Where does this all come from? After all, the Bible is stuffed full of leaders, called by God to lead and govern his people, whether patriarchs, prophets, kings, priests, apostles or elders/overseers, and three New Testament books look remarkably like leadership manuals for the early church, peppered through with instructions to “correct, rebuke, exhort”, “keep a careful watch on the doctrine”, “charge certain people not to teach”, “instruct”, “admonish”, and so on. Not only so, but the existence of church government offices in the first place, along with commands like “submit to them, for they keep watch over you as those who must give an account” and “respect those who are over you in the Lord and admonish you”, clearly indicate that the apostles expected some people to exercise an authority in the church that others did not. So what’s the problem with spiritual authority?
It would be easy to accuse all emergents of having swallowed the democratic spirit of the age, but I suspect there is more to it than that. Many individuals seem to me (and admittedly this is a very anecdotal point) to be coming from a place of pain when authority in the church is discussed – the assumption is often that anything authoritative is authoritarian – which suggests that they reject authority because somebody previously misused it. Heavy-handed, legalistic leadership has probably recruited many more emergents than anything Rob Bell or Brian Maclaren have said, and it’s helpful for those of us in church leadership to bear that in mind, and watch our steps accordingly. On the other hand, many emergents also seem to have a deeper problem with the authority of God himself, whether exercised through Scripture (many emergents believe the Bible has mistakes in it), through leaders (as we are discussing here) or even through the gospel (as one commenter I saw recently put it, “Oh, to be able to hang out somewhere and not be called to repent.”) And without wanting to sound too apocalyptic about it, challenging the authority of God is what got the human race into trouble in the first place.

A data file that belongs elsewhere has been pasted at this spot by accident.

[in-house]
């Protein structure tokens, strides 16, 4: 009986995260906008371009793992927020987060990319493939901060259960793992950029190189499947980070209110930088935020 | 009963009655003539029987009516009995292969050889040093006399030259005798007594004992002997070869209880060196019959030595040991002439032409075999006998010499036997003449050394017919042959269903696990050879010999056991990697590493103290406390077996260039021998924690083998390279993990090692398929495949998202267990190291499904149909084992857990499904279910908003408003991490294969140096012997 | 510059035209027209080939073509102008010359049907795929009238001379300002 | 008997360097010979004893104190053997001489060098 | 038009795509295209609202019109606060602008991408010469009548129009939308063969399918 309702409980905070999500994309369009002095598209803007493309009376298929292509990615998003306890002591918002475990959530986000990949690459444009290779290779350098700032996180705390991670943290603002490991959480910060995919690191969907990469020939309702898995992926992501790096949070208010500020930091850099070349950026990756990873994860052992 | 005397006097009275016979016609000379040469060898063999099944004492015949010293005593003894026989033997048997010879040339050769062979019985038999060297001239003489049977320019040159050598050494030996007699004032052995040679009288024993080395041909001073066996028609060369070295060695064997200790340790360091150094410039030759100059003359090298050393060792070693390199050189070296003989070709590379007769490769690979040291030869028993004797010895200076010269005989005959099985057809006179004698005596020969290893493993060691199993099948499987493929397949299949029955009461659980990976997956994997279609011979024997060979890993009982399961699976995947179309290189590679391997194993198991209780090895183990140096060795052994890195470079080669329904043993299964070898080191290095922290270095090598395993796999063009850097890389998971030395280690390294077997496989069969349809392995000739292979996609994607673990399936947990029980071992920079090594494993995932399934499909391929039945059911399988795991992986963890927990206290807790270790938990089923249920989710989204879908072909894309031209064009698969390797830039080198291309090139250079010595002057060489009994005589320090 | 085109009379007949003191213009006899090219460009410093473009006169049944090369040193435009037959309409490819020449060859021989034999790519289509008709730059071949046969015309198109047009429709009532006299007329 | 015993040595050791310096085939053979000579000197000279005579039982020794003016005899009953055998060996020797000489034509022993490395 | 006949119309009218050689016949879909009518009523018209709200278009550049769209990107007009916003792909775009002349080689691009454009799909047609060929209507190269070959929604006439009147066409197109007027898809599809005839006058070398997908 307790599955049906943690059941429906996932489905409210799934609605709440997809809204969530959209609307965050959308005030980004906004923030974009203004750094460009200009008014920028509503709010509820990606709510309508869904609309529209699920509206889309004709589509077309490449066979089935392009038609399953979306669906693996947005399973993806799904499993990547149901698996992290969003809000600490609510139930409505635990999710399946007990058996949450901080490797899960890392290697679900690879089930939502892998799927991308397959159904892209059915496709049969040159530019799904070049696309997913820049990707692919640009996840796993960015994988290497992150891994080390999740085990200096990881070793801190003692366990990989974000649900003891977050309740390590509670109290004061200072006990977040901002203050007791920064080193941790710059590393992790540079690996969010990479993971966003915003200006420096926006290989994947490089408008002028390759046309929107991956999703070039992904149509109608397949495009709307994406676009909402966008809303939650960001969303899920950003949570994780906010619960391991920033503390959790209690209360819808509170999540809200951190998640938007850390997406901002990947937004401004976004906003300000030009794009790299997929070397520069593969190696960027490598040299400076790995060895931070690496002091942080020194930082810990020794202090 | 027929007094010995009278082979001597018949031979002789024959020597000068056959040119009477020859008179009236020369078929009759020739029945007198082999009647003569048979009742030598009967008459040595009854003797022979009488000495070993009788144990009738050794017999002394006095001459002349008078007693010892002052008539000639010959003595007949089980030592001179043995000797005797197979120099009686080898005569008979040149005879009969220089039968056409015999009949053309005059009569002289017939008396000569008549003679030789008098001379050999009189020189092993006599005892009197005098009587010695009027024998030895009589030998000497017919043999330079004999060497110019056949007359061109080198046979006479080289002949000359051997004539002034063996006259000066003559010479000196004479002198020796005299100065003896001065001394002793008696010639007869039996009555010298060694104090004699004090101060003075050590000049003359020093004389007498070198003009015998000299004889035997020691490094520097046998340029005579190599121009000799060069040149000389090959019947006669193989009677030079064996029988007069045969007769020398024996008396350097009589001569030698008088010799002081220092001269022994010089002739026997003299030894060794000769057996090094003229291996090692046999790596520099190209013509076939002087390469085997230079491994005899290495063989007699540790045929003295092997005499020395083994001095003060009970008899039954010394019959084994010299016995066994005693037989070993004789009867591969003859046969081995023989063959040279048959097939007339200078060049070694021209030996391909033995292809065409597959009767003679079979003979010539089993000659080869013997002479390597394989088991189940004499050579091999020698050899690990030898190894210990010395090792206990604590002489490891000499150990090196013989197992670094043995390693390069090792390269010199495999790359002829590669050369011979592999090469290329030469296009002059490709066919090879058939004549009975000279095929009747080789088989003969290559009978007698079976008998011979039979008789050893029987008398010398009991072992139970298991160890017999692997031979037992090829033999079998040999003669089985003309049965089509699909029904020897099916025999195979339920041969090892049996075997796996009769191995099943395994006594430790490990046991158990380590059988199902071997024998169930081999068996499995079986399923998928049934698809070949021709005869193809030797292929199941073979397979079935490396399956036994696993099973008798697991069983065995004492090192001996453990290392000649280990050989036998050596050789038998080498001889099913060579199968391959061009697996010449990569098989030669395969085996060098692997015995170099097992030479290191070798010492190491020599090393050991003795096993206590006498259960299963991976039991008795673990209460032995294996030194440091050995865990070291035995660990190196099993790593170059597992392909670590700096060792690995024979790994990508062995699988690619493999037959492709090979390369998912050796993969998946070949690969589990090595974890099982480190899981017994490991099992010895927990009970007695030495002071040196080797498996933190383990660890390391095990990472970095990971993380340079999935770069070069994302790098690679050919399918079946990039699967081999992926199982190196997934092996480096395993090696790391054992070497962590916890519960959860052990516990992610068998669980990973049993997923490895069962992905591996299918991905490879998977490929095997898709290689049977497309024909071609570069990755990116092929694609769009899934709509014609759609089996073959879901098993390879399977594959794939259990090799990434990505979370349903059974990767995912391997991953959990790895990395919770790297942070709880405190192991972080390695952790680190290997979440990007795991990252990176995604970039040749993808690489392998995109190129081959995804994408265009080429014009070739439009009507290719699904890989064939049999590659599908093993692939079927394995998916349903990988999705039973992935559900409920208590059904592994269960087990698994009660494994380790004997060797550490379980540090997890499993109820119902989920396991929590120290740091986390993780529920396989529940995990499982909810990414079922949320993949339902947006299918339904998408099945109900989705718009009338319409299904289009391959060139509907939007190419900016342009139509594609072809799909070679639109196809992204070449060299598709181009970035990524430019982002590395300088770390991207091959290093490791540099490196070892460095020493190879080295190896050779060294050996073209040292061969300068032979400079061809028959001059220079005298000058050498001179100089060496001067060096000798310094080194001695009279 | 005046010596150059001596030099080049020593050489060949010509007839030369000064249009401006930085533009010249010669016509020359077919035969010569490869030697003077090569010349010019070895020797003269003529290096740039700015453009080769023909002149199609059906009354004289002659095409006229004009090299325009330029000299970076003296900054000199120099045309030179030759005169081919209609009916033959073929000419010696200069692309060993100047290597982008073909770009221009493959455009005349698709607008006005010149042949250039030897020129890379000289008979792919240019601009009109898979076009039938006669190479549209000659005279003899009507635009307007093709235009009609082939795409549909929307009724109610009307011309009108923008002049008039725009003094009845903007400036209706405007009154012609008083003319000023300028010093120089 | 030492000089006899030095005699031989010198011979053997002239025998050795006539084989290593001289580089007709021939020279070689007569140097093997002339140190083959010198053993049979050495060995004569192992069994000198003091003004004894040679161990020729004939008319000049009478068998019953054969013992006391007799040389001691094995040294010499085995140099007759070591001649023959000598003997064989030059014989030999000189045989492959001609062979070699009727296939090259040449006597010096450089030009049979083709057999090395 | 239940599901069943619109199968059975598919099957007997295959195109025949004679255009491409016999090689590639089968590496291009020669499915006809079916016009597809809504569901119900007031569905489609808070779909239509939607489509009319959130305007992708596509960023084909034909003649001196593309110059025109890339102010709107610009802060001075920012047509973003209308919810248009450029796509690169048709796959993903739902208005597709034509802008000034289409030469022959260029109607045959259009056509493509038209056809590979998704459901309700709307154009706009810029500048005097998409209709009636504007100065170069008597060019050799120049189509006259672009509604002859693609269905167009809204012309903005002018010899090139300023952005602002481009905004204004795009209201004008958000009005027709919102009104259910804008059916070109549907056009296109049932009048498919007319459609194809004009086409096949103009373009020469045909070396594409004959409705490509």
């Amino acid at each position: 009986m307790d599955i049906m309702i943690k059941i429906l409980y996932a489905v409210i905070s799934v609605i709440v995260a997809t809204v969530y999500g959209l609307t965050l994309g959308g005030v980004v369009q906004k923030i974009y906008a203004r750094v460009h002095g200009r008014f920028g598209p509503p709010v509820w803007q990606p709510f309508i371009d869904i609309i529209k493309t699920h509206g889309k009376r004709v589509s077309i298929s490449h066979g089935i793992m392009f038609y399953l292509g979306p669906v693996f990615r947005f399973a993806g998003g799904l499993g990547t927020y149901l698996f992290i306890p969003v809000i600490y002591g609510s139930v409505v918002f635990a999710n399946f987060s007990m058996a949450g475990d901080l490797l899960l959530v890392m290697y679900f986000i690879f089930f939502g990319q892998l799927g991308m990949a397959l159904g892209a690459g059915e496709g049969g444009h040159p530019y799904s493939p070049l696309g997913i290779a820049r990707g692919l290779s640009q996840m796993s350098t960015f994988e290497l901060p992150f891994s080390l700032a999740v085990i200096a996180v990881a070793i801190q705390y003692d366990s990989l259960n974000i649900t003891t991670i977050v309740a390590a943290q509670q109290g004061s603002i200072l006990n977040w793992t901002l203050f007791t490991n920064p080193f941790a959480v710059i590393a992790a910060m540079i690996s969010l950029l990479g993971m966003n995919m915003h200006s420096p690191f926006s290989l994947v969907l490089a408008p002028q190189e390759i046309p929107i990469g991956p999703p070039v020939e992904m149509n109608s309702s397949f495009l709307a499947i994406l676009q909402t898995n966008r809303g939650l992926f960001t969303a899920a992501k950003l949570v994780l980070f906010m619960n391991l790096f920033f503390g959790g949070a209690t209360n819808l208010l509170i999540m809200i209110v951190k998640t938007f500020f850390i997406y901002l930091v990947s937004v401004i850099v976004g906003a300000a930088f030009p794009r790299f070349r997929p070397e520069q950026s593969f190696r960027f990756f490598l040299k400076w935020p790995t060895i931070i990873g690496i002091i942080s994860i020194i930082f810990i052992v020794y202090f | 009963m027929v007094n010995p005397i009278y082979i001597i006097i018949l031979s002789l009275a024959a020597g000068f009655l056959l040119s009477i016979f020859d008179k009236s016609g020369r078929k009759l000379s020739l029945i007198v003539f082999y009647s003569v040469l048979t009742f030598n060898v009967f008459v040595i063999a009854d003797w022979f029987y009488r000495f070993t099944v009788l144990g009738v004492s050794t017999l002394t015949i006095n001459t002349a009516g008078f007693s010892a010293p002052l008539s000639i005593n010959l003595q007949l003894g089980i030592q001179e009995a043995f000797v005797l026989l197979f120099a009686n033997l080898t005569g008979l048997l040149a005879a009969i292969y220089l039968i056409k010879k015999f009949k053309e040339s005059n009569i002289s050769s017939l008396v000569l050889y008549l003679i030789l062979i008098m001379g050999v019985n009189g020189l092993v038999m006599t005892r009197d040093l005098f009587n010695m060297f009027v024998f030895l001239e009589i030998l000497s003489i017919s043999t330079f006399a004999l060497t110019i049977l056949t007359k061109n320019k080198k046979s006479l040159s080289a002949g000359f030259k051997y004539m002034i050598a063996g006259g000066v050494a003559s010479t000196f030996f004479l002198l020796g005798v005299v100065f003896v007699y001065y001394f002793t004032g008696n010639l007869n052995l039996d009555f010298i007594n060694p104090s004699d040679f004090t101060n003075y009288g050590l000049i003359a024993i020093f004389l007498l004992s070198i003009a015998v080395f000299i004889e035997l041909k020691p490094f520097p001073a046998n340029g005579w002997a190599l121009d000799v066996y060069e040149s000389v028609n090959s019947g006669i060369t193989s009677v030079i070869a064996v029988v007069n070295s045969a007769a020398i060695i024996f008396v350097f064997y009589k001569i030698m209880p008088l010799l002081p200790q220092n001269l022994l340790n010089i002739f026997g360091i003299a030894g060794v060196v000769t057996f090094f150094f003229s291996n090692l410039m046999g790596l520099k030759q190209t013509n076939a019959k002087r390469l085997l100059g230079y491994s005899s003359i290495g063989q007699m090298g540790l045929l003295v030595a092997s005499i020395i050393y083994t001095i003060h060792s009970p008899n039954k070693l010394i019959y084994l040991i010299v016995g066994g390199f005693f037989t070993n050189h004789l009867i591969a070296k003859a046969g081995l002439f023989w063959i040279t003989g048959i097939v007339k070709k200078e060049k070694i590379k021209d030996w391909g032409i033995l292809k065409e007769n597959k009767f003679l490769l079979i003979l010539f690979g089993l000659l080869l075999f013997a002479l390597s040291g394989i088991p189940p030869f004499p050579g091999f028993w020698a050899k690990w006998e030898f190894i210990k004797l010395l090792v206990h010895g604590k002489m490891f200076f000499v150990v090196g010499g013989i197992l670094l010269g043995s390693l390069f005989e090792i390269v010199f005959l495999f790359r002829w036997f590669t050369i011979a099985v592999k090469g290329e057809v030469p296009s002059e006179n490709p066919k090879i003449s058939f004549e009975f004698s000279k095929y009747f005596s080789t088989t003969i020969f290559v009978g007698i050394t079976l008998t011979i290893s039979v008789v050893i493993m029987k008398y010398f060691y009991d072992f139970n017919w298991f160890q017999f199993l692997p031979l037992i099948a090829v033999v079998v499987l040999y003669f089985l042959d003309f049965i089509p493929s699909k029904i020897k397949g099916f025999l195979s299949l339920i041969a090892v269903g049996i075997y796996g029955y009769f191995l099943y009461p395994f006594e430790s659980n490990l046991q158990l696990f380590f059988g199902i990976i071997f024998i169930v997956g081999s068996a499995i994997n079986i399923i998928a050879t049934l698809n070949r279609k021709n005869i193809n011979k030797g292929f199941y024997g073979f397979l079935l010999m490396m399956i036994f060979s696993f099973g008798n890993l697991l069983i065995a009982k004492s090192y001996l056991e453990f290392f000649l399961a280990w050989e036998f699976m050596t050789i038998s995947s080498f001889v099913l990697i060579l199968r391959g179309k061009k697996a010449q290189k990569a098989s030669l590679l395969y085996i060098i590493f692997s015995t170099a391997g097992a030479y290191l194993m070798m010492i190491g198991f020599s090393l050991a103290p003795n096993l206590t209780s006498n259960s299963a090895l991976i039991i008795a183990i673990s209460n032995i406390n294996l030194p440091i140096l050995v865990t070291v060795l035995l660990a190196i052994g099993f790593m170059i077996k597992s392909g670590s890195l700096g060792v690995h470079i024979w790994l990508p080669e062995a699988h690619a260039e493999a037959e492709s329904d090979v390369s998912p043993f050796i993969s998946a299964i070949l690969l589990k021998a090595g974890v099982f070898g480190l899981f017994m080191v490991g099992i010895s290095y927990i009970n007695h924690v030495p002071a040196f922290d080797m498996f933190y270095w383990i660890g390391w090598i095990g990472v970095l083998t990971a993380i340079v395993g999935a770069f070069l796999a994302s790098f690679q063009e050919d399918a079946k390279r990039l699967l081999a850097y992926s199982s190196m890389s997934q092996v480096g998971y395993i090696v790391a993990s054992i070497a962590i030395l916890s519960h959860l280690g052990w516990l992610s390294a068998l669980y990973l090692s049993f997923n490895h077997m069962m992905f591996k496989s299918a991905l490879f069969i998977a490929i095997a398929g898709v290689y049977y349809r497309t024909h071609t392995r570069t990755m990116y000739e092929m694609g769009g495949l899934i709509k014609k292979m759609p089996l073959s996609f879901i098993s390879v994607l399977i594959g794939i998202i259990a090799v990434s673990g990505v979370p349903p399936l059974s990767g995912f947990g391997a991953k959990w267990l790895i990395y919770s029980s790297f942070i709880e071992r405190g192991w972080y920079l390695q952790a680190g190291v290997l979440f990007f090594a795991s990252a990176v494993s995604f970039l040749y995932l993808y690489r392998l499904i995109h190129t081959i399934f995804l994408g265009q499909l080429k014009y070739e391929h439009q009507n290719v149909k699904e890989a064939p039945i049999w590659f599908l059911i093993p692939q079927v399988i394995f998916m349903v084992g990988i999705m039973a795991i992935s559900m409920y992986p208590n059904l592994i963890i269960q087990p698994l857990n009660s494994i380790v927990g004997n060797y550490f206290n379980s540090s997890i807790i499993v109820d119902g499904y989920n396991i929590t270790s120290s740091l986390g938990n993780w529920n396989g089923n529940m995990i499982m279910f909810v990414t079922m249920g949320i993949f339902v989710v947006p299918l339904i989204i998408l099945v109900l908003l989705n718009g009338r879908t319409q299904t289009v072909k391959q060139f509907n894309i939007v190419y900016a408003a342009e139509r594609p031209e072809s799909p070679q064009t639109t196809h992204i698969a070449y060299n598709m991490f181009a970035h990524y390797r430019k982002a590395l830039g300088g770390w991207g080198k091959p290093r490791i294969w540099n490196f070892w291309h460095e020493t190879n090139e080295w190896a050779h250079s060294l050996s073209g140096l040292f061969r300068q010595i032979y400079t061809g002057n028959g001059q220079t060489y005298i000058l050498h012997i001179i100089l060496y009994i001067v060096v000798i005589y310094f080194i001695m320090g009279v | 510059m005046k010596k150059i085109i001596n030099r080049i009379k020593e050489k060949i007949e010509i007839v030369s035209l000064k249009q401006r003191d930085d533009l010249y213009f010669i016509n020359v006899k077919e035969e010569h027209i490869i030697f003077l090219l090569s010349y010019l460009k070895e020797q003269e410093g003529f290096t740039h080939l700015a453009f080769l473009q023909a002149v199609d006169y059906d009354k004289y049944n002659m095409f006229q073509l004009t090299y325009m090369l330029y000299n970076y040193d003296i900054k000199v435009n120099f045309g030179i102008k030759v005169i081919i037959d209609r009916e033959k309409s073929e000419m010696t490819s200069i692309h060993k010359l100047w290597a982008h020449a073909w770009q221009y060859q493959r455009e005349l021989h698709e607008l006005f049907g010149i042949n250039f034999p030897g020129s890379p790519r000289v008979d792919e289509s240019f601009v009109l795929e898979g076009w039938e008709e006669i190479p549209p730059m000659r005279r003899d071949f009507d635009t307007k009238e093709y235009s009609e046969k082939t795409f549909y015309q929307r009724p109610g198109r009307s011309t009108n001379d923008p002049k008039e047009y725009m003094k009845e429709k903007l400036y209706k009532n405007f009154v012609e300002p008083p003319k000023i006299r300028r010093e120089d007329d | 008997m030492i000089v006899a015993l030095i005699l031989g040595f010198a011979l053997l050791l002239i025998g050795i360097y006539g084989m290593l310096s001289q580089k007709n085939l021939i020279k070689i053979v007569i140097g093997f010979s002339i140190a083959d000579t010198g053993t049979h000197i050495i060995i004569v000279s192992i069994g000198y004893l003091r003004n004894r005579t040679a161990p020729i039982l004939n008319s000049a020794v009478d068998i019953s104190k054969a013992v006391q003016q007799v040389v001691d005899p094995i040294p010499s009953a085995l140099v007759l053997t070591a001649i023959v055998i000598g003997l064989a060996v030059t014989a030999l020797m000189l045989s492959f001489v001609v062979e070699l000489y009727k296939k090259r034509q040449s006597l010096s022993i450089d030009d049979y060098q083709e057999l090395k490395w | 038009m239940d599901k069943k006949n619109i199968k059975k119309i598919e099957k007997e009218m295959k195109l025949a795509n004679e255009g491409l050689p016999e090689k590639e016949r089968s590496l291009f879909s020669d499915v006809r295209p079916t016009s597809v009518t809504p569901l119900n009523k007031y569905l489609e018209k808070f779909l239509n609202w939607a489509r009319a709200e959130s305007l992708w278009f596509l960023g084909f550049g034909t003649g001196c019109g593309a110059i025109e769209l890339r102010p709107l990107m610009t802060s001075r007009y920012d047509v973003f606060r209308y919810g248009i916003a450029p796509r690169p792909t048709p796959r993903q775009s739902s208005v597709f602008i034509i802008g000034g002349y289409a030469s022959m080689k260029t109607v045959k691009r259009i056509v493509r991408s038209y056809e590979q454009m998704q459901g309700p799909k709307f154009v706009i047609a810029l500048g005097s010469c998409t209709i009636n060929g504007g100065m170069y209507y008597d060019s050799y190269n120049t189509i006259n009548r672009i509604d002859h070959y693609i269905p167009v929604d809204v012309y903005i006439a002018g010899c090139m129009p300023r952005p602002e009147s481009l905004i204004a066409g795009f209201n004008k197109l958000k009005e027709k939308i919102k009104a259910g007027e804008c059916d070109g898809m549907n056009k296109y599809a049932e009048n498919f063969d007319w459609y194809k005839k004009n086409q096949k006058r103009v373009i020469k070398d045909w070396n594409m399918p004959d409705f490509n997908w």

So I feel like I’m getting a bit more of an idea of what makes emergents tick. My sample size, though, is still vanishingly small, so if anyone thinks the essence of emergent is to be found elsewhere, or knows of emergent people who think spiritual authority is wonderful, then please tell me contribute to the conversation.
Andrew Wilson’s new book, If God Then What? Wondering Aloud about Truth, Origins and Redemption, is out now, published by IVP who are offering a generous discount for readers of this blog.